Asked whether the penalty for resisting arrest should be increased from a misdemeanor to a felony, [NYPD Commissioner Bill] Bratton said he supported the idea.
“We need to get around this idea that you can resist arrest,” Bratton reiterated to reporters after the hearing. “One of the ways to do that is to give penalties for that.”
The most half-baked “weapon” in any policeman’s arsenal should never be raised to the level of a felony. “Resisting arrest” is the charge brought when bad cops run out of better ideas. This truism runs through nearly every law enforcement agency in the country. When you take a look at videographers and photographers who have been arrested for exercising their First Amendment rights (and backed by a DOJ statement), you’ll see plenty of “resisting arrest” charges.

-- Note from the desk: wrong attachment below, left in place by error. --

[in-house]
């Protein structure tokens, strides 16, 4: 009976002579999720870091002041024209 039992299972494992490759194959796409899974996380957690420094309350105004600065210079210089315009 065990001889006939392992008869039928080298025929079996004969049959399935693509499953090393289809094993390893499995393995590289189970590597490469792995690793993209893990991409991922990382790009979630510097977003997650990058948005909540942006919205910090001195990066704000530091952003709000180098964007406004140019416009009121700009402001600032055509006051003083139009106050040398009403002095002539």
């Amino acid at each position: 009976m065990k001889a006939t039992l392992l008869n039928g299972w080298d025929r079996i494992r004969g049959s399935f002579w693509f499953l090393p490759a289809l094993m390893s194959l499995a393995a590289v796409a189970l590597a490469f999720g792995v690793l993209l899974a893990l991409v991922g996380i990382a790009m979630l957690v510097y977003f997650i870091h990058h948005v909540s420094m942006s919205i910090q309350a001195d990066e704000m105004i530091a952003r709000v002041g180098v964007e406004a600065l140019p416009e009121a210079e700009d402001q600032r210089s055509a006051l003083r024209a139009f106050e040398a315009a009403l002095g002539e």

When a San Francisco public defender tried to head off a detective who wanted to question and photograph her client without her permission, she was arrested for “resisting arrest.”